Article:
"There's less than a handful of areas that they'll definitely venture off to without having to feel scared, because there have been some cases of discrimination and harassment by law officials, as well as private individuals, who ask, 'Why are you here? Are you illegal?'" he said. "(Latinos) may actually be here on a worker program, and be here with legal status, but because of the stories that have gotten back to them of harassment and racism, they'll say, 'We'll just stay here. We'll go to church, and go to work and go back home.'"

For now, all Silva can do is continue working, in the shadows, to ensure her sons a brighter future. Now that the bulk of reconstruction has subsided, however, steady work has become almost impossible to find while deportation threats have increased.

"Yes, it's true. Now that we have reconstructed everything, they want to deport us. What ingratitude!" Silva says. "One comes here to work, because in our countries, sadly, there is no work. … (Here) it's almost the same, because you have to pay rent, you have to pay bills and a mountain of other things, but at least we can work and provide for our families and children. … I have three sons, and I work for them. I wake up every day at 5 a.m. to see if there is work, and (now) there is no work. I have responded to help-wanted ads, and they say, 'Yes, we'll call.' And the days pass."

Instead of a lifetime of manual labor jobs, Silva dreams of returning to teaching one day. Without documents, she cannot teach, and she feels insecure about her English skills—which she would give anything to improve. Exhaustion from labor, stress and fear, though, keeps her from learning more than a few basic phrases, which she repeats often to her English-speaking neighbors: "Good morning," "How are you?" "Alright," "Are you working today?" "No work today."

She says that she would like to see an immigration bill that takes into account the relief Latinos provided the Mississippi Gulf Coast.

"Who was working to reconstruct this city? More than anyone—with fear of there being so much bacteria and contaminated water, which nobody revealed to us—who? The Latinos. We removed the debris, everything," she says.

She would have no way of paying the $10,000 the Senate bill proposed for illegal immigrants to qualify for a "Z Visa" and a 7-to-13-year path to citizenship.

"How can I pay $10,000 when I can't even pay for my apartment?" she says.

After the bill failed in the U.S. Senate, Silva says that Latinos continue to live with uncertainty.

"We live in fear. We can't go outside of our apartments," she says.

"As in every country, we are all immigrants. They can't be so drastic. We are humans. How can they say medicine is only for Americans? Where did we all come from?" she says.

"But I have faith," she continues, following the Peruvian aphorism, as she often does, of showing a good face in bad times. "I love this country a lot, because it gave me an opportunity to work. Here they don't look at age or sex, only the responsibility to work. Everyone works (in the U.S.)"

Silva, whose resilience is both heartbreaking and inspiring, does not even have the solace of seeing her husband of 35 years at night. The most she can do is talk to him and her two youngest sons when she calls home to Peru. Her journey, like her flight from a flooded apartment two years ago, is in many ways a solitary one. But, like the neighbors who gathered around a makeshift grill, she is not completely alone. There are thousands like her up and down the Gulf Coast who rebuilt schools and casinos, cleaned shrimp, removed toxic debris, and now live in constant fear that their repayment will one day be deportation or jail.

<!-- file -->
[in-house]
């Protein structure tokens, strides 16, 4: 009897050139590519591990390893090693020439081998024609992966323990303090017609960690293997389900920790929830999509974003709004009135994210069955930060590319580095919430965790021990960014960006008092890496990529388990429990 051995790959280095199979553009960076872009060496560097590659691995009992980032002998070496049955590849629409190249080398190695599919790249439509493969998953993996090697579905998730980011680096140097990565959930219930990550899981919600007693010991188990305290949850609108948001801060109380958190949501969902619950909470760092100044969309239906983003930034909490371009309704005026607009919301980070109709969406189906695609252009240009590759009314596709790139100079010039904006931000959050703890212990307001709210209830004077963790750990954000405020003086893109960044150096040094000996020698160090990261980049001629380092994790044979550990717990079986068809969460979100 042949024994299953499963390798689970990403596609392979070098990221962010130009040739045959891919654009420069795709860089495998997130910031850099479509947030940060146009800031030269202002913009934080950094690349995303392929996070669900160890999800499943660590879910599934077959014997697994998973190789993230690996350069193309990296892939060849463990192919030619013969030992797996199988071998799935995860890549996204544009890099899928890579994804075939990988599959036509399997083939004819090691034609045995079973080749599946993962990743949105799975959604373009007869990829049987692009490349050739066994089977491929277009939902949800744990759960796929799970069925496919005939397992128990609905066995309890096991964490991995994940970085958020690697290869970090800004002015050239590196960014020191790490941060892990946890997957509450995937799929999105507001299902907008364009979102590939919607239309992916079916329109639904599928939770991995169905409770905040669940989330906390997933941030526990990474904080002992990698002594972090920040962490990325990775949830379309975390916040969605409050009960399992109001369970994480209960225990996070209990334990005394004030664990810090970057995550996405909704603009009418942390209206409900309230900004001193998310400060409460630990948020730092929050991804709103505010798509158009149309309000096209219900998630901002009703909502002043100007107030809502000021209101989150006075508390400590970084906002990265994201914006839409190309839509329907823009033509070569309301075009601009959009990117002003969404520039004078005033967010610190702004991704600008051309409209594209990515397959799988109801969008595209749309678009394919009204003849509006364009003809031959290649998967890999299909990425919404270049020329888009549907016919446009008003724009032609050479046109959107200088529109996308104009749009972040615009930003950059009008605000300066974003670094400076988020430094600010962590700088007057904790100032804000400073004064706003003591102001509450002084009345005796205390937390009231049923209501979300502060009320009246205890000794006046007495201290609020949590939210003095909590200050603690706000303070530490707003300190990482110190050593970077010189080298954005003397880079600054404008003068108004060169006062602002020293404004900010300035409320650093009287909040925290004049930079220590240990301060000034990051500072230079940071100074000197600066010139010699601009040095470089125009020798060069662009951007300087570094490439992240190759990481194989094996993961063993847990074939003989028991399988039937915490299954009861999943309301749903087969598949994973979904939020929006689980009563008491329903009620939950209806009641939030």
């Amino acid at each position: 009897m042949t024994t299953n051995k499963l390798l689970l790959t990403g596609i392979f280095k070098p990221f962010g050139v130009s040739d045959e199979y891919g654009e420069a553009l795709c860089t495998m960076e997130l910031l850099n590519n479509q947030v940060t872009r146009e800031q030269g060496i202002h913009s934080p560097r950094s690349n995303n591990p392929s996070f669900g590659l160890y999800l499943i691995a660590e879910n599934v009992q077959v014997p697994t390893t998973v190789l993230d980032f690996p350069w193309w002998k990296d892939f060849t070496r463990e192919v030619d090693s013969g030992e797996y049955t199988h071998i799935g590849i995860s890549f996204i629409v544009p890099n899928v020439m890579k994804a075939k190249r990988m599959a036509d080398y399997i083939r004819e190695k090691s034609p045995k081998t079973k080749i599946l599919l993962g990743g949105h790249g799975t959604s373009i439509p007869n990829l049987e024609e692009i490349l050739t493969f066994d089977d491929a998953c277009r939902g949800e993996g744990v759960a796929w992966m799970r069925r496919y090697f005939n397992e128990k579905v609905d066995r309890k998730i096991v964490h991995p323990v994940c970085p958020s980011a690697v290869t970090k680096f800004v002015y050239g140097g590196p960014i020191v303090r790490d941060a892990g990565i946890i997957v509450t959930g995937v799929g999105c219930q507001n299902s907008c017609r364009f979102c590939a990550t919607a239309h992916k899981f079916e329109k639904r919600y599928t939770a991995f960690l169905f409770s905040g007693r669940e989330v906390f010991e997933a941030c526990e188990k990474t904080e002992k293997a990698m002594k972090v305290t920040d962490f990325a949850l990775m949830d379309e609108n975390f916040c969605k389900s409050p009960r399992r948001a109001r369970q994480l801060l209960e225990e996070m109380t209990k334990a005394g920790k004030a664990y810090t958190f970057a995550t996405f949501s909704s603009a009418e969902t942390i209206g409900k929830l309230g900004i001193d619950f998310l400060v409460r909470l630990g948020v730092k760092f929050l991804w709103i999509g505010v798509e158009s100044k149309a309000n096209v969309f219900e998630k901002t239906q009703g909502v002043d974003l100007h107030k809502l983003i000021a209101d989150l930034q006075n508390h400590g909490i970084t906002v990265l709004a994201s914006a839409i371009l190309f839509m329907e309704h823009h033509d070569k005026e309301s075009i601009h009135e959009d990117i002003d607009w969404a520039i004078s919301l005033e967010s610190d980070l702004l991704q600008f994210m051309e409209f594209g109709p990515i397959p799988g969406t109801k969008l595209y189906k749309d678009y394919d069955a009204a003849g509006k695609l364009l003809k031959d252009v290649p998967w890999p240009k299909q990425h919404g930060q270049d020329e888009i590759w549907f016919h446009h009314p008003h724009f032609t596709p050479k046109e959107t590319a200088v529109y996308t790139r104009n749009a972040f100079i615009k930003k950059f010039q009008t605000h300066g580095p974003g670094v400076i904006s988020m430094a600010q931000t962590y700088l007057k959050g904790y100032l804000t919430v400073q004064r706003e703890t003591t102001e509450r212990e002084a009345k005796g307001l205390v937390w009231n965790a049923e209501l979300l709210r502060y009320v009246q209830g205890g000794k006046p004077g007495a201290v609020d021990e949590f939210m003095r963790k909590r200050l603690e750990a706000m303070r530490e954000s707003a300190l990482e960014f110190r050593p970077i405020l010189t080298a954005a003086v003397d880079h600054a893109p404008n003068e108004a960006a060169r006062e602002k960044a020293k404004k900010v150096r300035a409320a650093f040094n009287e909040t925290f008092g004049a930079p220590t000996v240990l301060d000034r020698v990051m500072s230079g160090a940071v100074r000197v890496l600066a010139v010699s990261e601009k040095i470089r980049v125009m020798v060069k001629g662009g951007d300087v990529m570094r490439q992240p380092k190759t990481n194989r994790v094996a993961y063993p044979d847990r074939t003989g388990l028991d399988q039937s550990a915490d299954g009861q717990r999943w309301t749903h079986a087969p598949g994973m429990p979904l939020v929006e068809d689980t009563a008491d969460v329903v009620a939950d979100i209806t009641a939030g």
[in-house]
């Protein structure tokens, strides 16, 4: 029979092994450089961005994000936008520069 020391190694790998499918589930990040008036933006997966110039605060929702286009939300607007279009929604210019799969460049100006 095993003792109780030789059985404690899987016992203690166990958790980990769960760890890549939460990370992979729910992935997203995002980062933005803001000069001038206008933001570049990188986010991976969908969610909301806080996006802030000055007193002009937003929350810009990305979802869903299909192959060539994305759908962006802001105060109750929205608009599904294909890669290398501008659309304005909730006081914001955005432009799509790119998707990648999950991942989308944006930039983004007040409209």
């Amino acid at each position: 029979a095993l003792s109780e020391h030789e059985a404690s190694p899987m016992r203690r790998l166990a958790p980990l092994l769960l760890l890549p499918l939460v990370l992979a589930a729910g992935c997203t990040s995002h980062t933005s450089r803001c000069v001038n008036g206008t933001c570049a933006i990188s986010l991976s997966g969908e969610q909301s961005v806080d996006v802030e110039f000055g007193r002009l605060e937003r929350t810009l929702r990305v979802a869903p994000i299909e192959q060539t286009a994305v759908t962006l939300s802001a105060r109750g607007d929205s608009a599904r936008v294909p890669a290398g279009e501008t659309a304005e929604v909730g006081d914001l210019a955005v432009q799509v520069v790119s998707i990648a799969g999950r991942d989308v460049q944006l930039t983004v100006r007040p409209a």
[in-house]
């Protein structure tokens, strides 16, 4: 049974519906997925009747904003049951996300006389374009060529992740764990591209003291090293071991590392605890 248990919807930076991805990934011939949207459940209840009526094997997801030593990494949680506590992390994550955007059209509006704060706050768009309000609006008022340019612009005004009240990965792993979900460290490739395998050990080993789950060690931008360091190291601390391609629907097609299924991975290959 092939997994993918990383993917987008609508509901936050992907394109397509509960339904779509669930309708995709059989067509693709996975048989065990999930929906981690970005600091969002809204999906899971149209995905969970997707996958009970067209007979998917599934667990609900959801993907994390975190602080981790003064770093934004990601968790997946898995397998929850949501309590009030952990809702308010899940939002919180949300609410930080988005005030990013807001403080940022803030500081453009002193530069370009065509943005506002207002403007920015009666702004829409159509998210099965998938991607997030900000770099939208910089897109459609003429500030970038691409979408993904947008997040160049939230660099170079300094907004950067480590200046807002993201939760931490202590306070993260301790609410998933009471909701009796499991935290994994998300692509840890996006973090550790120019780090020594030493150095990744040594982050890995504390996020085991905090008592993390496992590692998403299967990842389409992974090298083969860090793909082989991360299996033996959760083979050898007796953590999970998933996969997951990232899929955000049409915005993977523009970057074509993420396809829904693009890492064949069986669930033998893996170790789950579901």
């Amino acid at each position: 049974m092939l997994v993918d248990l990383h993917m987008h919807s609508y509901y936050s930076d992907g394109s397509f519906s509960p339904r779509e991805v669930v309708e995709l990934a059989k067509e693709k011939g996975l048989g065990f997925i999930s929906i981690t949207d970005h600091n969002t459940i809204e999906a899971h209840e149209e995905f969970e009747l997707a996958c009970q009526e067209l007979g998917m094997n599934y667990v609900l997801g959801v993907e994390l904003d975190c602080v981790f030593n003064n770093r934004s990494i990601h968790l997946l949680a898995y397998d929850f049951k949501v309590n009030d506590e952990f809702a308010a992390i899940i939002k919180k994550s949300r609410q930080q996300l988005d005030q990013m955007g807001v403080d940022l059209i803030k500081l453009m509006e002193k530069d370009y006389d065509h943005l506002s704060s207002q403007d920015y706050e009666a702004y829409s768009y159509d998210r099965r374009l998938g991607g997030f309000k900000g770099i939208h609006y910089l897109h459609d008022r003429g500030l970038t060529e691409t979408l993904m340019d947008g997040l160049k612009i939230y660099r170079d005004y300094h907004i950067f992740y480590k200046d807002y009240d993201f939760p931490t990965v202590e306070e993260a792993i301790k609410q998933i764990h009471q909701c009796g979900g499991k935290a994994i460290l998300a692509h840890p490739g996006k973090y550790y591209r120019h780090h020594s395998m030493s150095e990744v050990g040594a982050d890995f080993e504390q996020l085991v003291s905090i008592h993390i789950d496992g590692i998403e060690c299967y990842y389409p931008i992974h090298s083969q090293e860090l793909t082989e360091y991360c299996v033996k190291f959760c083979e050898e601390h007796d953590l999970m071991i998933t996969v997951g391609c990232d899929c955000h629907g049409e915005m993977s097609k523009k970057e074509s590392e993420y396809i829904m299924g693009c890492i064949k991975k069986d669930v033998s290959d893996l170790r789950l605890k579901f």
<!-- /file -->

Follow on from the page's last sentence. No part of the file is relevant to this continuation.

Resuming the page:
"There are moments when I can't—" she says, stopping herself from crying. "I have suffered very much. You suffer so much when you're far away from your family. But I don't want anything else, because it's better to be far away and have something to eat, for my sons to be able to study. If we were together (in Peru), we would have nothing. It's frustrating, but it's a struggle for my sons. My reason to live is my sons."

Amnesty For Gang Bangers?

Previous Comments


“Yes, it’s true. Now that we have reconstructed everything, they want to deport us. What ingratitude!” Oh jeez.....


What are you quoting? That's not from the article. You're not making much sense, Clerk.


OK, I apologize. She did say it. So I'll rephrase my question: Why does that comment deserve an "oh jeez"?


"Why does that comment deserve an "oh jeez"?" I'll answer that one. These people are illegal aliens. They have no right to be here. They broke the law. They are criminals. I, along with a lot of other American citizens, am sick of hearing these illegal aliens complain. They act as if we owe them something. We owe them nothing, other than a Fedex ride back to Mexico.


I would take your comment seriously, Anchor Baby, if I thought you knew the difference between Mexico and Peru.


Support our reporting -- Become a JFP VIP.

The news business has changed dramatically in the past year, and we need your help more than ever to keep bringing you important stories about Jackson and the Metro. Become a JFP VIP with an annual membership or you can Sign up as a monthly supporter. Thanks for anything you can do to empower our journalism!


Use the comment form below to begin a discussion about this content.

comments powered by Disqus